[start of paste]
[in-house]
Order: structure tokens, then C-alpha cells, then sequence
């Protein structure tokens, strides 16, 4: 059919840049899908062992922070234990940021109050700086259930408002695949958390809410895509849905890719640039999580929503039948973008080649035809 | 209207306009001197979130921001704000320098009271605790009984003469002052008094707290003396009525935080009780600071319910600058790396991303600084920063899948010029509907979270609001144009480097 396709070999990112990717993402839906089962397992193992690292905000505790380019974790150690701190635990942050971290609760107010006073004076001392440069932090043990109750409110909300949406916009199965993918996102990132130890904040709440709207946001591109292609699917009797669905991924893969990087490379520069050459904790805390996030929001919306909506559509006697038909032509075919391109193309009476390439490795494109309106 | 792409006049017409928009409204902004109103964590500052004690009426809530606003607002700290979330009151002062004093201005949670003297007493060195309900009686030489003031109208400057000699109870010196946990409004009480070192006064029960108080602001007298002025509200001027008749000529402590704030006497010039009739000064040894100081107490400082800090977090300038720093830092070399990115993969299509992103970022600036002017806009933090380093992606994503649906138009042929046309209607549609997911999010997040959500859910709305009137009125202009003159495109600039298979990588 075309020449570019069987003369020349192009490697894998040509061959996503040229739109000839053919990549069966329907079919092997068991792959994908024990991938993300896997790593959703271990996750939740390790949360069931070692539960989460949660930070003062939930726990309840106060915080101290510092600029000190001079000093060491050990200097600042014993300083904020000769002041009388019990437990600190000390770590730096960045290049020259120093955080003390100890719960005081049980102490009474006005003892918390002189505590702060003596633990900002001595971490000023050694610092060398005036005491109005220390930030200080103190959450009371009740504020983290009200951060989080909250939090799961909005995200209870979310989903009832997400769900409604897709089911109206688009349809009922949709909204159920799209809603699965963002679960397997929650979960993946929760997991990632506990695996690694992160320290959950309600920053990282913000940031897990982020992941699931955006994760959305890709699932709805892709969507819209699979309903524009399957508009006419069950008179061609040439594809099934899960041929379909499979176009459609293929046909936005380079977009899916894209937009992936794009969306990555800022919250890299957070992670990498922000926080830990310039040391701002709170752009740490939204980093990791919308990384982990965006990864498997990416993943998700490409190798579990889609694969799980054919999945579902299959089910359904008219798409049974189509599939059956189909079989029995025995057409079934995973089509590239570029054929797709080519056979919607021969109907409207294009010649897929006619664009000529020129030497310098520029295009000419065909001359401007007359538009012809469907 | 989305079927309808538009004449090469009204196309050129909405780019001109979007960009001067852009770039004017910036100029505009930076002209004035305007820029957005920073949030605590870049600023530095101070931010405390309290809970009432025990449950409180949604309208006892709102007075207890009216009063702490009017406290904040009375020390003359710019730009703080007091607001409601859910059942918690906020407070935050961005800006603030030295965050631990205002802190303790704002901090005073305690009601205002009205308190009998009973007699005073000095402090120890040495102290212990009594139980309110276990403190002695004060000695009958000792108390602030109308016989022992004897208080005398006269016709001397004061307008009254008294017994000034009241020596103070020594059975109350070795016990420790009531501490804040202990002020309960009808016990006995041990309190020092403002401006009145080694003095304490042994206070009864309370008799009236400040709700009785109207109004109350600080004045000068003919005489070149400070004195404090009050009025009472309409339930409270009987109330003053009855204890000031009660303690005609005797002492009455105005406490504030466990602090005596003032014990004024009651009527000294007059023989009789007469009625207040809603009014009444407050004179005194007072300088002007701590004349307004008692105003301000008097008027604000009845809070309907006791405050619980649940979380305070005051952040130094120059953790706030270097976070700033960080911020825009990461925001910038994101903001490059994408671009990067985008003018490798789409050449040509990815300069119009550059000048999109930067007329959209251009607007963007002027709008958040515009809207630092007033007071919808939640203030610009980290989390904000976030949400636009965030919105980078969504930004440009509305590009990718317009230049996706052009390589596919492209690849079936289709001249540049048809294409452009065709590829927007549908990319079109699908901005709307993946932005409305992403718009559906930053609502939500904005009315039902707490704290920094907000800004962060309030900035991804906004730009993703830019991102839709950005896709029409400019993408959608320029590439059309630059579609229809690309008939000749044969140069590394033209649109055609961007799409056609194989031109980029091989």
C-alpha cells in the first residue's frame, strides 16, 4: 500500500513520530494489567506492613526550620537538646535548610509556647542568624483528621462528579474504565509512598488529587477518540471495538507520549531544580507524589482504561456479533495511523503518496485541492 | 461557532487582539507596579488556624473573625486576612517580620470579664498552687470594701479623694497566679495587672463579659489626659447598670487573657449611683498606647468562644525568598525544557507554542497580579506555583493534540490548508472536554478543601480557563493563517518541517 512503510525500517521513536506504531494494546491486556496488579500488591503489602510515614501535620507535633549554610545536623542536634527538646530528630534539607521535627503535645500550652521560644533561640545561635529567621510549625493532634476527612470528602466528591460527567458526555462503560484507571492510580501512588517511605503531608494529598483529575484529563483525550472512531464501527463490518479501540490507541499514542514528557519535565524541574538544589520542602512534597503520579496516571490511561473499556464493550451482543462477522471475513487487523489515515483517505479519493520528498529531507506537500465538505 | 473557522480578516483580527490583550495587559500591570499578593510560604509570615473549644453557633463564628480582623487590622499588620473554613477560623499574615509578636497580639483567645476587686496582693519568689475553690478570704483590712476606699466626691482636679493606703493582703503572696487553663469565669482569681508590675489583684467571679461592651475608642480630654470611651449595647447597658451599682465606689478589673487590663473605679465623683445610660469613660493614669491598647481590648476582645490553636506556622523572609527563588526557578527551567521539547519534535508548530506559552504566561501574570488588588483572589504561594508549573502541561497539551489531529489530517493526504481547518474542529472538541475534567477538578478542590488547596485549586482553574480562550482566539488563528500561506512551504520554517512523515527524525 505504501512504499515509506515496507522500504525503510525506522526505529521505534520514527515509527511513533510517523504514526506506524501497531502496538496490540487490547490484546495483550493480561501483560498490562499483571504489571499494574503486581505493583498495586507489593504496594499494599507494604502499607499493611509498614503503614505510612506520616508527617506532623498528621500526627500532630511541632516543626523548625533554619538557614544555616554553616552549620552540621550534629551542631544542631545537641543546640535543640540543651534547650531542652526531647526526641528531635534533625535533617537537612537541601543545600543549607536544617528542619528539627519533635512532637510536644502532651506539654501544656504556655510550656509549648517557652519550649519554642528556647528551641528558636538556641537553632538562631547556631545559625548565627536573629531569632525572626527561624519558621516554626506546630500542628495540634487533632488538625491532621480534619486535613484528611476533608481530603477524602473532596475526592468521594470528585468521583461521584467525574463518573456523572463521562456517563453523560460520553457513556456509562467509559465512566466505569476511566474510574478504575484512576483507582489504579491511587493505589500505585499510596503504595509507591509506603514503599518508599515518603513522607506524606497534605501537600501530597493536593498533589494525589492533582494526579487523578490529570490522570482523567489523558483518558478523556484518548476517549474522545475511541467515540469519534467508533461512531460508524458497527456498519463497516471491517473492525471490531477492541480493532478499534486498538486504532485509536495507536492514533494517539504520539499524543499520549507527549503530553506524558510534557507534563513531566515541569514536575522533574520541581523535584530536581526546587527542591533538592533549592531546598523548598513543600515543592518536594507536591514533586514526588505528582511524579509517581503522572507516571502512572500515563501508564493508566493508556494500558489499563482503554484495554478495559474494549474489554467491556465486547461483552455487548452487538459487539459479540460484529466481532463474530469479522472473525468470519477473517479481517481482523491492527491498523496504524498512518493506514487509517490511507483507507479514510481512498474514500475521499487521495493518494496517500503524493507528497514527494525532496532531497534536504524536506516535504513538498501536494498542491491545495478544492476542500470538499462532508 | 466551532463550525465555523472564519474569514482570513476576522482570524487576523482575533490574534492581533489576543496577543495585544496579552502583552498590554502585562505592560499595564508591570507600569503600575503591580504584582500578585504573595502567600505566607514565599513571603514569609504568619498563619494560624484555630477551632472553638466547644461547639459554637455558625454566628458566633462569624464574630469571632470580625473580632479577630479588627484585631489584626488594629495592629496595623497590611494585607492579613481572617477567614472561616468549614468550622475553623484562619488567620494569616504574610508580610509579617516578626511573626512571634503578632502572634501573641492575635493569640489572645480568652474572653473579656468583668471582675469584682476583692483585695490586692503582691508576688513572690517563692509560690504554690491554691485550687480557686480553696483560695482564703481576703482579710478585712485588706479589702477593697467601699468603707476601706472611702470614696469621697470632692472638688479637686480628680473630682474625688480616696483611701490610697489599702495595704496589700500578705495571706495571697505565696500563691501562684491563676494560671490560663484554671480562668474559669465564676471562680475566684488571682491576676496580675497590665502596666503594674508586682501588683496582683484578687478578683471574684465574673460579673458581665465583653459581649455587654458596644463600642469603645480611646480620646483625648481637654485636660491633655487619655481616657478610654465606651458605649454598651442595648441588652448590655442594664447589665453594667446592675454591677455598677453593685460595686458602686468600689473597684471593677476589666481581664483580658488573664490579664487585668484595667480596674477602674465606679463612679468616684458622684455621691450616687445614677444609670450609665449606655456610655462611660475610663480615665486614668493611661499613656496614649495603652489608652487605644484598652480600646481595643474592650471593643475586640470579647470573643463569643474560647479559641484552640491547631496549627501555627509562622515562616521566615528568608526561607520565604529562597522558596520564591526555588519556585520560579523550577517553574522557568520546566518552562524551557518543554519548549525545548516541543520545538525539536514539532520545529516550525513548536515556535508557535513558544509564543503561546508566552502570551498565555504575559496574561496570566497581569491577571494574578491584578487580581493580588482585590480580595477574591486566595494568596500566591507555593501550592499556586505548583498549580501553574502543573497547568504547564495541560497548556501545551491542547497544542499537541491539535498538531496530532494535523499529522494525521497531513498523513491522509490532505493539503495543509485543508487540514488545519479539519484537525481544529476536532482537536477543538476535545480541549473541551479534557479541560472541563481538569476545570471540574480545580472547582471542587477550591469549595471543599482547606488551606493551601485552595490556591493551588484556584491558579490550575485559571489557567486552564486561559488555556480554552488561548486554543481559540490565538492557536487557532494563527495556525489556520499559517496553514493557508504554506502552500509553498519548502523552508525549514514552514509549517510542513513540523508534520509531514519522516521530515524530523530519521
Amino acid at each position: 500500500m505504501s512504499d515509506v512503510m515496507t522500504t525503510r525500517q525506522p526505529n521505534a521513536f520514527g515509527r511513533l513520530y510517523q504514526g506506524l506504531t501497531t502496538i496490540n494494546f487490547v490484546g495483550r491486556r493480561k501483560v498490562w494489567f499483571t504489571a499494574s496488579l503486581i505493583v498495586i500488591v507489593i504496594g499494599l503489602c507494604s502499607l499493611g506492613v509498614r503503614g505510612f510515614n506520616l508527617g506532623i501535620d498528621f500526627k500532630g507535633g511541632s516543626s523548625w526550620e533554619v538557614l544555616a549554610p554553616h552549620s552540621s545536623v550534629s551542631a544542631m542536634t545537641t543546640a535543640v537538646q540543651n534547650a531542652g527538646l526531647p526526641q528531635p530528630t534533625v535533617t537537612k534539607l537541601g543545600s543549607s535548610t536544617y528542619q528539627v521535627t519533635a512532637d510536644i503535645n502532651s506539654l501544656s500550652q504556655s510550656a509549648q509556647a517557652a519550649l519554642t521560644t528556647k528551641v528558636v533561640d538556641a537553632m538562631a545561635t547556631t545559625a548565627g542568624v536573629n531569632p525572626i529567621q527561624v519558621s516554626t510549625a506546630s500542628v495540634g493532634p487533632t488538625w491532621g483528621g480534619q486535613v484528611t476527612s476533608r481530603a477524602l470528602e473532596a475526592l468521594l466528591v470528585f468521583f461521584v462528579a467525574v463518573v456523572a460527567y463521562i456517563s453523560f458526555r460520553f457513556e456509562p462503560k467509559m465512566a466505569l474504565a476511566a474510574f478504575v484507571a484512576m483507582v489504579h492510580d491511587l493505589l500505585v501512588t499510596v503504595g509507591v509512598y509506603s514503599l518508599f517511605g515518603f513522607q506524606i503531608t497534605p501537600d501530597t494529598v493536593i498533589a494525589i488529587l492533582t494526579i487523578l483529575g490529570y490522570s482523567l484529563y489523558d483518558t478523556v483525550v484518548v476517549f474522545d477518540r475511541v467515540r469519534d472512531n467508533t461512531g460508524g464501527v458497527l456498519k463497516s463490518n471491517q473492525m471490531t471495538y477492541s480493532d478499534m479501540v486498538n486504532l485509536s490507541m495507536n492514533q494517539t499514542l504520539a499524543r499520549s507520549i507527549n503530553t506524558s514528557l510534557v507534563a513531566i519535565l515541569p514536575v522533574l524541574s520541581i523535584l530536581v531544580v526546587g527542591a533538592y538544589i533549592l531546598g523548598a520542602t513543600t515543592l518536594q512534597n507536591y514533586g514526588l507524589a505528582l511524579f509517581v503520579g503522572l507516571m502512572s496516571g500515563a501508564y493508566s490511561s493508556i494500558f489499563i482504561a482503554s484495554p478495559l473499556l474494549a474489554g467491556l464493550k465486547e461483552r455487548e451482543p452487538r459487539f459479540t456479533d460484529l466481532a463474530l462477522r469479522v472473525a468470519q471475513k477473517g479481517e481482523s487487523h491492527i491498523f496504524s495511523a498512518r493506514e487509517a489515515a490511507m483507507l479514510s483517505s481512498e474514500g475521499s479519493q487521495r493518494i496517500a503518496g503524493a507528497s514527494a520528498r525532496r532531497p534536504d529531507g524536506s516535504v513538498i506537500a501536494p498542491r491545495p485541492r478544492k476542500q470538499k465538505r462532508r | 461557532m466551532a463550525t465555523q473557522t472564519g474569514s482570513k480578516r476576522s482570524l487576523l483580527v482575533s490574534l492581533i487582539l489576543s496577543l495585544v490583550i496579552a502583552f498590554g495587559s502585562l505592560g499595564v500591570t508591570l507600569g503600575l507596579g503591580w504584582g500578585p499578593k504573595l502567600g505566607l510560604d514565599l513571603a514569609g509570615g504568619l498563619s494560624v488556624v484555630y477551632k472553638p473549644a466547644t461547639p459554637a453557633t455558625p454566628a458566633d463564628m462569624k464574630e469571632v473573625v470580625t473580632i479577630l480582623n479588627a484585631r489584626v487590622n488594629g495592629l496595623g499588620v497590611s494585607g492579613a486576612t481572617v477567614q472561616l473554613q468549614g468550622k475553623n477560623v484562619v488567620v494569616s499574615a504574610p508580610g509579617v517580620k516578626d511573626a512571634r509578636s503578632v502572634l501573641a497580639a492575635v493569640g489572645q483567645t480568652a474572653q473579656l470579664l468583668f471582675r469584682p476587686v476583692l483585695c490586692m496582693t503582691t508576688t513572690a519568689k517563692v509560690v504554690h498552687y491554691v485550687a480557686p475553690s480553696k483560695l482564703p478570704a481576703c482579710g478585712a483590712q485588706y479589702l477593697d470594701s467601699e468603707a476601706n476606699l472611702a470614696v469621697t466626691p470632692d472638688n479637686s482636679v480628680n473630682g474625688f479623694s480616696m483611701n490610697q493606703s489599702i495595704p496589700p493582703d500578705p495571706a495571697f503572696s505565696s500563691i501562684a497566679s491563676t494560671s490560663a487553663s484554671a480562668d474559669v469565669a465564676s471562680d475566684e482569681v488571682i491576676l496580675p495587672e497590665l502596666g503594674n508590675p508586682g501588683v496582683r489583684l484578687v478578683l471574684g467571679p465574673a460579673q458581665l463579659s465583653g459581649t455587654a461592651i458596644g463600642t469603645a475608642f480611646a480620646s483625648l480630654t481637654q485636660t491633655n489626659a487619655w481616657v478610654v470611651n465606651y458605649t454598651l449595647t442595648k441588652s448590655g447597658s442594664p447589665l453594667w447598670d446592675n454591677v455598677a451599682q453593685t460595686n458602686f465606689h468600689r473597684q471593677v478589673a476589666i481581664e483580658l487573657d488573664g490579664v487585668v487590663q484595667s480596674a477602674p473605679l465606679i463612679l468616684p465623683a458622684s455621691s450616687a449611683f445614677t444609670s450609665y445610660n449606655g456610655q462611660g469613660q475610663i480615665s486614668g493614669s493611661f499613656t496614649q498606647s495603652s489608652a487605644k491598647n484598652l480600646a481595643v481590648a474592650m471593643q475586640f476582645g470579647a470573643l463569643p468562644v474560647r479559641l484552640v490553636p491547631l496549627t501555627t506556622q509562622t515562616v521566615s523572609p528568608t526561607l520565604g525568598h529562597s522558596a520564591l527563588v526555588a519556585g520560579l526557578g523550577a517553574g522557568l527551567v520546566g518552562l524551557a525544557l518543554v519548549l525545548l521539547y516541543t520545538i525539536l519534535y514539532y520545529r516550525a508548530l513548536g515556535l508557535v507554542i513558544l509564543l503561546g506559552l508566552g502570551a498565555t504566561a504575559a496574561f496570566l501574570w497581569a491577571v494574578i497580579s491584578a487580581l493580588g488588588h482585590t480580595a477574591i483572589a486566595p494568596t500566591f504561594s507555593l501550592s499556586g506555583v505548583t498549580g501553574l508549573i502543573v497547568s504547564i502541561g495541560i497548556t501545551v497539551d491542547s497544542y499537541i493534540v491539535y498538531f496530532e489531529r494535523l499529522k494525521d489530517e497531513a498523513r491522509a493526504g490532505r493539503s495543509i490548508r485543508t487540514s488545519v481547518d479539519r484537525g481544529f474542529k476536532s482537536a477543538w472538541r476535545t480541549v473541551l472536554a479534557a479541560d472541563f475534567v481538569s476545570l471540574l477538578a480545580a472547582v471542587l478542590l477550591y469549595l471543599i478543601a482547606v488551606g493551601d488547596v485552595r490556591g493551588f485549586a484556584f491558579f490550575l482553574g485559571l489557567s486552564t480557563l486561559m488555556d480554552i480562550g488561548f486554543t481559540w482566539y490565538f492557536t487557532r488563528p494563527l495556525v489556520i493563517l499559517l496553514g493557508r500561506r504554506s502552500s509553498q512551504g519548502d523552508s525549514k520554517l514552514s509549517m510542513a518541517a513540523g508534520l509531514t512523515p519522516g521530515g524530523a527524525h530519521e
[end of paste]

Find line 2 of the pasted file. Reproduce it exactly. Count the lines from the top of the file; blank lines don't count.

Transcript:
Order: structure tokens, then C-alpha cells, then sequence